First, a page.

Braised Short Ribs: a Cold-Weather Pairing Fit for Rain or Snow
Why the future may look a lot like the crazy 2015 vintage

What's in a (category) name? Maybe a lot.

One of (the literally hundreds of) Shakespeare's phrases that has entered common English parlance is Juliet's question to Romeo, "What's in a name?".  She continues, "That which we call a rose by any other name would smell as sweet" with its implication that names are labels given meaning by those of us who use them, but that there is an essential quality that is independent of the name it carries.  One of the risks of any enterprise is that once you've assigned a name to something, you assume that the other people who hear or read that name understand its relationship to the essential idea described the same way that you do.  Industry jargon is only the most obvious example of this; in many cases the consequences of naming (or mis-naming) something can be much more subtle.

Those of you who have followed Tablas Creek are likely familiar with the vintage chart that we created back in 2006 and have updated roughly quarterly ever since.  With it, we try to help our fans be as informed as we are as to where in its evolutionary life each of our wines is at the moment.  After all, it's in our interest as much as our fans' that the wines that they open be drinking well, and there's no way even the most dedicated Tablas Creek follower is going to be opening as many of our wines, across as many vintages, as we do.  Sharing our experiences seems to me like the least we can do.    

Vintage chart in use
The vintage chart, in use in our tasting room

For the last several years, we divided up the wines into the following categories:

  • Hold - Too Young
  • Early Maturity: Drink or Hold
  • Peak Maturity: Drink or Hold
  • Late Maturity: Drink
  • Hold - Closed Phase
  • Past its prime

Most of these seem self-explanatory enough, except for perhaps "hold - closed phase", whose depths I dove into in a blog post from 2011.

Vintage chart Jan 2016 #2However, in recent months I've gotten a spike in comments from people who have been waiting and waiting on many of our wines to move from "Early Maturity" into "Peak Maturity". Since I've wanted to see some secondary flavors in a wine before moving it between these categories, this has meant that often several vintages accumulated as they waited -- with some wines, for a decade -- for wines to get to their peak.  Now, we're proud that many of our longer-lived wines should age for two decades.  But I also understand our fans' frustration that gratification delayed so long isn't particularly gratifying.  And my idea was never to encourage everyone to wait for full maturity, missing out on wines' juicy vigor.  That "early maturity" phase makes for wonderful drinking, and I almost certainly open more wines then than I keep until those secondary flavors start to show.  Yet it seemed that what I'd hoped would be helpful was becoming, for some followers at least, a burden.  And I understood why.  Wouldn't you, too, like peak enjoyment out of a purchase?  So, in the today's update to the vintage chart, I renamed the different categories as follows:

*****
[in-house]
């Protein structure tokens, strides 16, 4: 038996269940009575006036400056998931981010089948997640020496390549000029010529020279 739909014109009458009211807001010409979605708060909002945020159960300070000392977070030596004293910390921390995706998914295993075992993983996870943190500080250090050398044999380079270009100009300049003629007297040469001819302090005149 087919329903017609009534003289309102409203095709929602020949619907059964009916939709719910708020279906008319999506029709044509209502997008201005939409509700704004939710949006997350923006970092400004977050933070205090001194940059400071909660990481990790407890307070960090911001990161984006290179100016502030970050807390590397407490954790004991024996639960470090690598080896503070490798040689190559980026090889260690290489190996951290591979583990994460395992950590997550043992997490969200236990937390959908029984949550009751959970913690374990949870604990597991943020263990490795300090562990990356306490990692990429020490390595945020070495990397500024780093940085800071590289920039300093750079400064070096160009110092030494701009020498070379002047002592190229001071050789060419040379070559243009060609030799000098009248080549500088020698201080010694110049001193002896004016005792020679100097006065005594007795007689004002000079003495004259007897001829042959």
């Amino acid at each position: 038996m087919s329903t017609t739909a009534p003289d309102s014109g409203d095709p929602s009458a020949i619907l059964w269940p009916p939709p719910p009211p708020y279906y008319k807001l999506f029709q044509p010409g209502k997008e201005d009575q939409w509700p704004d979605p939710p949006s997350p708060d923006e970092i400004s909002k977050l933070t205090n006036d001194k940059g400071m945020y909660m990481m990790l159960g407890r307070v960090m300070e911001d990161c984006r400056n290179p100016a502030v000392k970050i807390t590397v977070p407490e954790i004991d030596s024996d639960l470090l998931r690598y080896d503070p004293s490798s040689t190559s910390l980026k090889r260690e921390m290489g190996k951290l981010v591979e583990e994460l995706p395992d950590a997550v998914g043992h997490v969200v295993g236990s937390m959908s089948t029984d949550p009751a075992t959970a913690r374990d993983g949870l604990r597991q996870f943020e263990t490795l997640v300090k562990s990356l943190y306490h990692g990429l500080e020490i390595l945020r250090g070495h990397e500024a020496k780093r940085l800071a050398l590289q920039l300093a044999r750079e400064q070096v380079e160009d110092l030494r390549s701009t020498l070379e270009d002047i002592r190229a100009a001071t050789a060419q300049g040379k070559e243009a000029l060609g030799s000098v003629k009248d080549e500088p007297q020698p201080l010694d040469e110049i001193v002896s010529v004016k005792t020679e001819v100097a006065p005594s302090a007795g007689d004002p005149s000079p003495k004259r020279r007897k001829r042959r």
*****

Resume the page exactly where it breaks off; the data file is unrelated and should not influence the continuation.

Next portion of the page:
• More Aging Recommended
  • Drinking Well: Youthful
  • Drinking Well: Mature
  • Late Maturity (Drink Up)
  • Hold - Closed Phase
  • Past its prime

I am hopeful that this change, minor as it seems, will continue to protect our fans from wines in stages likely to be disappointing while removing the stigma from opening a wine in its (relative) youth.  This change is in keeping with my suspicions of drinking window recommendations (think: "best between 2025 and 2033"), and the idea that there is a single peak when wines should be drunk. This is not to deny that wines can be too young to be truly enjoyable -- often with red wines, when tannins are so powerful, or the fruit is so thick and primary, that they dominate the other elements.  Or that wines can be too old, when the steady work of oxygen and time in breaking down tannins and other structural elements leave a wine tired and flat.  But between these two extremes lies a wide range of experiences during which the wine is in balance.  A consumer who prefers wines to show brighter fruit would typically drink wines earlier in this window.  Another who prefers her wines earthier and meatier might drink them later in this window.  

Or, if you're like me, and love to watch as wines move into different harmonies between fruit, acid, tannin and earth, you might consciously open wines at different phases.  It wasn't Shakespeare who said "Life is a journey, not a destination." (that was Ralph Waldo Emerson), but if what's in a name can encourage more people to enjoy the journey, I'm all for it.

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